We came to send the Bush administration and Congress a simple message—do not forget us; keep your promise and provide the funds to rebuild New Orleans and the Gulf Coast.
We marched from the U.S. Capitol to the Cannon House Office Building, where Democratic members of the House of Representatives held special hearings on the post-Katrina housing crisis. House Minority Leader Nancy Pelosi called the Bush administration's response "a scandal of incompetence and cronyism."
ACORN members testified about our experiences and the need for funds to rebuild the city and its public and private housing. We told them about how the ACORN Home Clean-Out Demonstration Program is saving houses in New Orleans, and asked that the federal government to support this type of effort.
ACORN also secured meetings with two senior Bush administration officials—FEMA Director R. David Paulson and Herbert Mitchell of the Small Business Administration (which has rejected most applicants for its Disaster Assistance rebuilding loans). Both officials promised to follow up on concerns we raised during the meetings—but neither would commit to the most important requests for the resources to rebuild.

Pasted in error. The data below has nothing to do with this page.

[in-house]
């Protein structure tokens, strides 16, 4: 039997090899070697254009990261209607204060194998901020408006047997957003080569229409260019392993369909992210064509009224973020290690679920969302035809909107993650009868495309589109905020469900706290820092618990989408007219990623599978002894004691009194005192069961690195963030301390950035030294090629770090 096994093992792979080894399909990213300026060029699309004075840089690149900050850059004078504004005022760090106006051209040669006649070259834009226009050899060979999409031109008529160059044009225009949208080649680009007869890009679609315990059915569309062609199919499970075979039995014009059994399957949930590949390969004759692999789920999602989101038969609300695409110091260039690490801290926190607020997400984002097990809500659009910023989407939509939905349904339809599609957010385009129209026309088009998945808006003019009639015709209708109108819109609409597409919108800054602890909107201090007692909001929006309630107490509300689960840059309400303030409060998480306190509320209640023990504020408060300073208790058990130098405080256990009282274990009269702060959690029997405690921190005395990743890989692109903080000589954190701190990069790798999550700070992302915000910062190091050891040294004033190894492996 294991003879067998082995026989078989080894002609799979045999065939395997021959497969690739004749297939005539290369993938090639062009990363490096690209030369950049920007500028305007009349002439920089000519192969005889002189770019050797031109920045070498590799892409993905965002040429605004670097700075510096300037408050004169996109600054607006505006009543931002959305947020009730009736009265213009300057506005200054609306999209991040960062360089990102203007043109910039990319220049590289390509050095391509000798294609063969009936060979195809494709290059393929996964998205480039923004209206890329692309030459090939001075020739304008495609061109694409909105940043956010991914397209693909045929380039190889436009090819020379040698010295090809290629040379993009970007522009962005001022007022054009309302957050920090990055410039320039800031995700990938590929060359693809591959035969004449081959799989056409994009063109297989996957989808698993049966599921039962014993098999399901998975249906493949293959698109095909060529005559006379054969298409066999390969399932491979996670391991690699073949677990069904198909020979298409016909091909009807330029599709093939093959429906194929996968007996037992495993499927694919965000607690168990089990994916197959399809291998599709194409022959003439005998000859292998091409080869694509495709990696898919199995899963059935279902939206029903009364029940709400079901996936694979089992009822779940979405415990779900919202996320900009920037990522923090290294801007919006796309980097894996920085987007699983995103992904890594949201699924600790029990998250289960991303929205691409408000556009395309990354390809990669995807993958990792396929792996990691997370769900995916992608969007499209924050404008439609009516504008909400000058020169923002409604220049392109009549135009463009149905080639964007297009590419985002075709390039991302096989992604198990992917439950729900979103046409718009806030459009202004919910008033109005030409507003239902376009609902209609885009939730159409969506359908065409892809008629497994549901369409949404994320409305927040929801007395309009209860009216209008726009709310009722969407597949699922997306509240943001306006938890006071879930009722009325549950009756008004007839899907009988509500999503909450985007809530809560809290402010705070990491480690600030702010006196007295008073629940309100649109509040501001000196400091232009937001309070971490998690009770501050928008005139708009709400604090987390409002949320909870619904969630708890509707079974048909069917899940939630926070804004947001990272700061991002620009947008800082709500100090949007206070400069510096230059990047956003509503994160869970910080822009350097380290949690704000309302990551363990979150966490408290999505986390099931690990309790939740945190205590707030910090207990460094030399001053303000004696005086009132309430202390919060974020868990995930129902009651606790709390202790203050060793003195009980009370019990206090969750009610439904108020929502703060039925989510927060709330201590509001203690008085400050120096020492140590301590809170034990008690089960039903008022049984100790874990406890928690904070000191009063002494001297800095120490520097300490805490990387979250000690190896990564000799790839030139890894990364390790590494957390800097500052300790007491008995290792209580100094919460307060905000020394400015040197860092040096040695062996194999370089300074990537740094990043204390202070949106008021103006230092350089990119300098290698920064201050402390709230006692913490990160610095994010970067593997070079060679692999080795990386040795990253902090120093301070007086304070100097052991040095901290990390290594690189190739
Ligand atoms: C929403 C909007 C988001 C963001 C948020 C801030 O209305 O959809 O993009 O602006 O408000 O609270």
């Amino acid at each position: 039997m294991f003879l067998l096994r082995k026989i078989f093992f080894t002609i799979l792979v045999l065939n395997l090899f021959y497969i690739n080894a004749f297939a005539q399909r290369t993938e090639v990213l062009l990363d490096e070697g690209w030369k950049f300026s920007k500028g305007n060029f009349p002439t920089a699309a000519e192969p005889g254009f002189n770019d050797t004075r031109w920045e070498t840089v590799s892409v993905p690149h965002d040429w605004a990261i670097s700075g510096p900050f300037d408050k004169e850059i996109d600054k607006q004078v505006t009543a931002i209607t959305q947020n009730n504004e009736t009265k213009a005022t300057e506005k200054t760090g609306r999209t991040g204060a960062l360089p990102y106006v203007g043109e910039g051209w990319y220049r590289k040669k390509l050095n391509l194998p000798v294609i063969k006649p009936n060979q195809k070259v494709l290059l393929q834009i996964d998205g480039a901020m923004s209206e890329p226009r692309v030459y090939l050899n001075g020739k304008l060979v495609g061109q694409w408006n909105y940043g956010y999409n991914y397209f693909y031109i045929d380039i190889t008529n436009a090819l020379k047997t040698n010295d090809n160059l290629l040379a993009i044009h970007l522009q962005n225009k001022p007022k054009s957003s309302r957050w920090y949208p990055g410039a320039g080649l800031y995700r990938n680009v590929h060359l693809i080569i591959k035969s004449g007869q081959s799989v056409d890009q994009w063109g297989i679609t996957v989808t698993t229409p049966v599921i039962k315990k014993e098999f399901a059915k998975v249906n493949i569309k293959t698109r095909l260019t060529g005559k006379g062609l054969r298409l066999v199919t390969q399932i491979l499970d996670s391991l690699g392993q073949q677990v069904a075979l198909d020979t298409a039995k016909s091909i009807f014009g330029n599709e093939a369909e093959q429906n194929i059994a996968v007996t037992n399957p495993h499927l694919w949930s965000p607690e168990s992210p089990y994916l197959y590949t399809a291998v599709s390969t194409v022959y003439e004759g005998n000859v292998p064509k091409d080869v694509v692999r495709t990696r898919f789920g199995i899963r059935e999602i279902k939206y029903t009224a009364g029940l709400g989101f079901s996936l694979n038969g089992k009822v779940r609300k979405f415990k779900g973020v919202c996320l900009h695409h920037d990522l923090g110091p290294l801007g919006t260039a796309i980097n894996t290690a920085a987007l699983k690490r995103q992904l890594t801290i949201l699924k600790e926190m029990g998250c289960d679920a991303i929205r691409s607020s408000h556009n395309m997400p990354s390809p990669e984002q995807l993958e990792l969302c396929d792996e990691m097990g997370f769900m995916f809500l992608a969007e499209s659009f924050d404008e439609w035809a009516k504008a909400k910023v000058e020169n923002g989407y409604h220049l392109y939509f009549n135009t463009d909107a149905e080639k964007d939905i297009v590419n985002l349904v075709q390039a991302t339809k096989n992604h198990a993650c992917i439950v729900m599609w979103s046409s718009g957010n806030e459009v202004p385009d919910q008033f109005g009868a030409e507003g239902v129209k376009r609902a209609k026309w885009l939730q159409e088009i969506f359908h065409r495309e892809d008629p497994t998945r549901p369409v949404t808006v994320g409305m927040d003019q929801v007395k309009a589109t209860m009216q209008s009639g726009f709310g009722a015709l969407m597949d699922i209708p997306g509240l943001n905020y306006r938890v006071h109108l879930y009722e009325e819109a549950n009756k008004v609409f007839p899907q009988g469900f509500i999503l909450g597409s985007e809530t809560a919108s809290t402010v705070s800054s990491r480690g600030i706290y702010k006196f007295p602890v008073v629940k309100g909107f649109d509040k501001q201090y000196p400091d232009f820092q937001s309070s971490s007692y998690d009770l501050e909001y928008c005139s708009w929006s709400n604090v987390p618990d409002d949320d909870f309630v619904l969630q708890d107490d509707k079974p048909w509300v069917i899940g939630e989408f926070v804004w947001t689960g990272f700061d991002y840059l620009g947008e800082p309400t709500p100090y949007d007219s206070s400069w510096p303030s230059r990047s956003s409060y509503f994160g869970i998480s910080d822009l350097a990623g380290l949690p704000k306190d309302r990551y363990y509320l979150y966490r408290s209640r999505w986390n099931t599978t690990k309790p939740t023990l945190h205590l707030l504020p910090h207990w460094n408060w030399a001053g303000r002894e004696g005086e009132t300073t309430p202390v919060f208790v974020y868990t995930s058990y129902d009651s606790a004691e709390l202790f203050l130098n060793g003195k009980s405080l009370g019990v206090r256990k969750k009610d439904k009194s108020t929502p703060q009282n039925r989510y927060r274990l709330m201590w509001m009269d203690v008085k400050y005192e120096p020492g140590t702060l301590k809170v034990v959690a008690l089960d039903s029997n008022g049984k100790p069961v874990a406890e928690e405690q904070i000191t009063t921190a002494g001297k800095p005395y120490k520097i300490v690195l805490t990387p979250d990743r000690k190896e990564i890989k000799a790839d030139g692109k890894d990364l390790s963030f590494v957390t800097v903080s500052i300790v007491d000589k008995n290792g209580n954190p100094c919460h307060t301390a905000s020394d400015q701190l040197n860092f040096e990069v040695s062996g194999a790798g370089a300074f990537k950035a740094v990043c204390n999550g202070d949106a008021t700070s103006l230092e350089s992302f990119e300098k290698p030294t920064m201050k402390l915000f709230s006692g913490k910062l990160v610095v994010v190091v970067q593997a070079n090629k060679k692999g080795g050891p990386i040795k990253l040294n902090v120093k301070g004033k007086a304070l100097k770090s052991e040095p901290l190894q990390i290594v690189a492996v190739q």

Finally, we took our demands directly to the White House, where we held an early evening rally, followed by a prayer vigil featuring poems, songs, and testimony about those that were lost and the lives that were changed.
The day concluded with reception at the AFL-CIO, where we felt a welcome we have not had in a long time.
But we are not happy that we have had to come so far to make these simple demands. Like most of the other displaced people, I have worked since I was young, paid my taxes, and never asked for anything special from the government. Now, when the need is dire, the federal government has turned its back on us and refuses to live up to its responsibility. We learned today that we the people must change the laws; the system is broken so the people must change the system.
ACORN Katrina Survivors Association
1. The Progress Report, 2/7/06, "The $2.77 Trillion Disgrace." http://www.moveon.org/r?r=1455
2. "Budget Plan Assumes Too Much, Demands Too Little," Washington Post, 2/7/06, http://www.moveon.org/r?r=1457
3. "CQ Today," 2/6/06, http://www.moveon.org/r?r=1458 (Login required)
4. "In Budget, Bush Holds Fast to a Policy of Tax Cutting," New York Times, 2/7/06, http://www.moveon.org/r?r=1459